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Europe pioneers regulatory push on artificial intelligence

By Charlotte Hill

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Europe pioneers regulatory push on artificial intelligence

European Union Lawmakers plan to give regulators new powers to govern the development of Artificial Intelligence (AI) technologies, this is the biggest push so far to do so in the West. The initiative comes as 2023 saw a staggering rise in AI technologies like those implemented in ChatGPT. The lawmakers involved are working on a set of rules tailored to curtail powerful, general-purpose AI tools in what is now being called the AI Act, which has the goal of steering AI in a direction that is “human-centric, safe, and trustworthy”. The European Parliament is expected to agree on the draft next month, after which it will negotiate with members of the EU’s council which represents the member states.


US Supreme Court makes it easier for Justice Department to charge foreign state-owned firms

The US Supreme Court has ruled that Turkey’s state-owned Halkbank is not shielded from high-profile money-laundering charges by the Foreign Sovereign Immunities Act of 1976. This came after federal prosecutors in Manhattan charged Halkbank with allegedly evading US sanctions on Iran through a multibillion-dollar scheme. The Turkish bank argued that allowing US criminal proceedings against state-owned foreign companies would negatively affect US national security and foreign policy, however, Halkbank hasn’t completely lost the case as it might be protected under the principles of common law, an argument which will be assessed by the Second U.S. Circuit Court of Appeals. Chimène Keitner, a professor of international law at the University of California College of the Law, San Francisco said the following about the case “I think this is an extremely significant decision that puts to rest the argument that the FSIA confers immunity from criminal prosecution on any state-owned enterprise,”.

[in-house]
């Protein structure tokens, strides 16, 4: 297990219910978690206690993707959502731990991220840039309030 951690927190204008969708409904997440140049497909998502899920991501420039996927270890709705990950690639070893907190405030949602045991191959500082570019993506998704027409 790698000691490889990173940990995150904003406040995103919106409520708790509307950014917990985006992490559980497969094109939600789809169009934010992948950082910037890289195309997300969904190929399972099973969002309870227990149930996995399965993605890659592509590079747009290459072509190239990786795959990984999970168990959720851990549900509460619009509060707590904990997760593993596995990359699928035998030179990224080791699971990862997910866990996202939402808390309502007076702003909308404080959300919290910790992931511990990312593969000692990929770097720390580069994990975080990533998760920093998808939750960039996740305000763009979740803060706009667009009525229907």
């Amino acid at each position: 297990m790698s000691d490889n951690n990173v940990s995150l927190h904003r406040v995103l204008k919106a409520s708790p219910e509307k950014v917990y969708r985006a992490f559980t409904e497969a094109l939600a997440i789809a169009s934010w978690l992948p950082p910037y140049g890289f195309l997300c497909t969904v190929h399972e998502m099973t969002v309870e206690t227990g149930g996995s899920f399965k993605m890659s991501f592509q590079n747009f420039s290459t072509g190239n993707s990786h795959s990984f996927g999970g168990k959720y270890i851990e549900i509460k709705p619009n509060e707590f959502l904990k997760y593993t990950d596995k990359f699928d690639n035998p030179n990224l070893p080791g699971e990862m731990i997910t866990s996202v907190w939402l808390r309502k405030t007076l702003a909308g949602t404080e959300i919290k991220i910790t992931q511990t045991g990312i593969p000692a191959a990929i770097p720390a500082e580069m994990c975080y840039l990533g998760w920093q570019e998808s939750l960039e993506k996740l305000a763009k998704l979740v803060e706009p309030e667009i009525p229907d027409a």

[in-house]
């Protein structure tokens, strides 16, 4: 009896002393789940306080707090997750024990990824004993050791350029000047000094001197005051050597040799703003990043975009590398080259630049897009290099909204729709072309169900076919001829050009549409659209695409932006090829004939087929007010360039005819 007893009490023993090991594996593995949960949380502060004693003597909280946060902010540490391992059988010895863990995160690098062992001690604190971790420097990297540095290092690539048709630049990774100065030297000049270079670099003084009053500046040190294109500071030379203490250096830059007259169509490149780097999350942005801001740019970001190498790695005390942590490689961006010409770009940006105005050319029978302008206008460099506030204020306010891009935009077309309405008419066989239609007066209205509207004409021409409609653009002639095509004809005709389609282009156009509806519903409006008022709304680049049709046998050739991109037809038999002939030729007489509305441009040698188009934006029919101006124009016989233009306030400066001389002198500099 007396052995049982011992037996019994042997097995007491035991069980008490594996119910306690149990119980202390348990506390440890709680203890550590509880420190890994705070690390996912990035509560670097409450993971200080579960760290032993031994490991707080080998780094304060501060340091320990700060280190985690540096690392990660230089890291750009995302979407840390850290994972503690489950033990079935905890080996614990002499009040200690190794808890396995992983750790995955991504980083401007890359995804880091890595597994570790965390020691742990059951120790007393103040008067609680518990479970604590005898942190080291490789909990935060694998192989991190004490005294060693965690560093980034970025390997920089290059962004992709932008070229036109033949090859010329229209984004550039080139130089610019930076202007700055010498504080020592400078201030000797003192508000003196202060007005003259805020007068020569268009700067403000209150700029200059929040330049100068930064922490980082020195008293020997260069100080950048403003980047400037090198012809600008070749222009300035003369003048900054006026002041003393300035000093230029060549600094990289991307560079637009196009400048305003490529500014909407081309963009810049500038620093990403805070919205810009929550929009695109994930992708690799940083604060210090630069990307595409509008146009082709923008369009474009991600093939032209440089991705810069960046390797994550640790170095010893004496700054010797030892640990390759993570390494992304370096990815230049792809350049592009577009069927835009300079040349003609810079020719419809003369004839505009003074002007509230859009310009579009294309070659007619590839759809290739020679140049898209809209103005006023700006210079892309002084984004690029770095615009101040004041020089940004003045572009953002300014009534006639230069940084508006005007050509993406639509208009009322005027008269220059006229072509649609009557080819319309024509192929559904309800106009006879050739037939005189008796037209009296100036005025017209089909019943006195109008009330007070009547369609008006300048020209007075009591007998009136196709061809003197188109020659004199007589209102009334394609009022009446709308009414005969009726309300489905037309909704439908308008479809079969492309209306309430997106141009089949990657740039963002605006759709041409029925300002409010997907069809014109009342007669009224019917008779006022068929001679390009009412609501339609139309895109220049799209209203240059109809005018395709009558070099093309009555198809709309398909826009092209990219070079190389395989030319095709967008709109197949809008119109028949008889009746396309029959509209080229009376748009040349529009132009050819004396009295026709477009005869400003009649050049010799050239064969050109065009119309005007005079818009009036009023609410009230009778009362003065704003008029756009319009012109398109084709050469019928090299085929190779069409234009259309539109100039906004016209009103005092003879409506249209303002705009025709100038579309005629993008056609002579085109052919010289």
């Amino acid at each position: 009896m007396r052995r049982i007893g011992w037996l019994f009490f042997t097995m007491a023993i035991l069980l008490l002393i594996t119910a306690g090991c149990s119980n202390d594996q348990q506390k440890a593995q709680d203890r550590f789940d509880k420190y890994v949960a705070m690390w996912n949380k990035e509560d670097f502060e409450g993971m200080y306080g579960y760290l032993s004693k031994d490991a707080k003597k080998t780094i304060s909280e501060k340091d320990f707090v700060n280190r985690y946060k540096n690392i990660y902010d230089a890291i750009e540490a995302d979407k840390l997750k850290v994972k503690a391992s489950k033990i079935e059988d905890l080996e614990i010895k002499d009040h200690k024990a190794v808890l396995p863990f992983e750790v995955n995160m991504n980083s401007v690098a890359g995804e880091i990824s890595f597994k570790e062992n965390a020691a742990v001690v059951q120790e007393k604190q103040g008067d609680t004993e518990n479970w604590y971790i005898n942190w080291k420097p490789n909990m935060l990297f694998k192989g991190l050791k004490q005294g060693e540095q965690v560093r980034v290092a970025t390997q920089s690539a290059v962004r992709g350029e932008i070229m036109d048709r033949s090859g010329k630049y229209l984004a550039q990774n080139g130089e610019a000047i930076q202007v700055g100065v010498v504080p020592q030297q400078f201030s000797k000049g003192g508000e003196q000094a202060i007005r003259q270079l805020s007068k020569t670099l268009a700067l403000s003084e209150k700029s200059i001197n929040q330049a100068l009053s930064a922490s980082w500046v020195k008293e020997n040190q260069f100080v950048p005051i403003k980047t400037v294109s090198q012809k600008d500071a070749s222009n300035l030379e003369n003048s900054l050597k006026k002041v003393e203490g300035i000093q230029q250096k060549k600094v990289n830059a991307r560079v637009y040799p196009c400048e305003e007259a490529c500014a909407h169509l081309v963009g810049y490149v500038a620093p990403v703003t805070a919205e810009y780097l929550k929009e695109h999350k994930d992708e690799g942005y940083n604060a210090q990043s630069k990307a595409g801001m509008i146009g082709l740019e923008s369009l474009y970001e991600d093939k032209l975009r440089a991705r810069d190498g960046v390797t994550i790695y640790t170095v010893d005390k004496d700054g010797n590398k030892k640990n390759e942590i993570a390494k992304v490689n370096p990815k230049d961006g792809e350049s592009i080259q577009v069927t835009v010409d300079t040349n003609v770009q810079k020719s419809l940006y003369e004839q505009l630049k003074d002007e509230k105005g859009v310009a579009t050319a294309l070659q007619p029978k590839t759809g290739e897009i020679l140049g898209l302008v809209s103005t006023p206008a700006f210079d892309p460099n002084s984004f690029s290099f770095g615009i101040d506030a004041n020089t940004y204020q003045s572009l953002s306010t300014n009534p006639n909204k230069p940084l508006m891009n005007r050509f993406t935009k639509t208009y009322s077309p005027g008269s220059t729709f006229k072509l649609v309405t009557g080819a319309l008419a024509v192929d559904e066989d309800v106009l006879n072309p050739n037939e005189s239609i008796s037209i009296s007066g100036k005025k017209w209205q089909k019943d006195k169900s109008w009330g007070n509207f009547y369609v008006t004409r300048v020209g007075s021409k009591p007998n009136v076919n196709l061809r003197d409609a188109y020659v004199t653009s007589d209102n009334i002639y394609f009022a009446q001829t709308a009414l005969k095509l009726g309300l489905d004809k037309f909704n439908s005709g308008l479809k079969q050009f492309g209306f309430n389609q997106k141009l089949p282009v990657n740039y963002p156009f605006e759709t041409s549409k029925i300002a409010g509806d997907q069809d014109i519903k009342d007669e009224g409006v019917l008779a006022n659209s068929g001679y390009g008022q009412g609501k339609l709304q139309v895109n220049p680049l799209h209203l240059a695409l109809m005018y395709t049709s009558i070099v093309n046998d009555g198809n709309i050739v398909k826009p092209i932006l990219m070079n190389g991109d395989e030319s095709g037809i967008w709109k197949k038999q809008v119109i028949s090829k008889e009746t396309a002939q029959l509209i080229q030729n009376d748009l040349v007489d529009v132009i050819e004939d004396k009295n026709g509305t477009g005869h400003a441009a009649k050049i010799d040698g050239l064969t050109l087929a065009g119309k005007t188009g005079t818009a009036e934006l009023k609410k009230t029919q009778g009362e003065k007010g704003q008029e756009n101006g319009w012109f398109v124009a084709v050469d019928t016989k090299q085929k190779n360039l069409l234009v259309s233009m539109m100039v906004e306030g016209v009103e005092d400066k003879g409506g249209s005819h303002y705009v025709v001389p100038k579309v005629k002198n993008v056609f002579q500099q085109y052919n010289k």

US lawmakers scrutinize loopholes in anti-forced labor laws targeting China

Several US lawmakers drew attention to potential gaps in existing laws that could allow goods to be imported into the United States from the largely proscribed Cinjian region. This followed a report by U.S. Customs and Border Protection which stated that nearly 1.1B USB in goods with possible links to the region had been stopped under the Uyghur Forced Labor Prevention Act, under which goods from Xinjiang are presumed to be produced with forced labor and thus banned from the US. Businesses can however circumvent the law by moving goods through a third country and applying for certain exemptions. Representative James McGovern has stated that the initiative has bipartisan support and that both Republicans and Democrats are committed to ensuring the UFLPA is enforced effectively.


Seagate settles for 300M USD for violating Huawei export restrictions

Data storage provider Seagate has to pay a fine of 300M USD after continuing to sell hard drives to Chinese Huawei despite national security restrictions. Two subsidiaries of the firm agreed to paid the sum for violating export restrictions specifically placed on Huawei Technologies Co. over fears the firm poses a threat to US national security. Despite these measures, the Irish firm continued to sell hard drives to Huawei in 2020. The fine is the largest stand-alone administrative fine ever imposed by the Commerce Department’s Bureau of Industry and Security.

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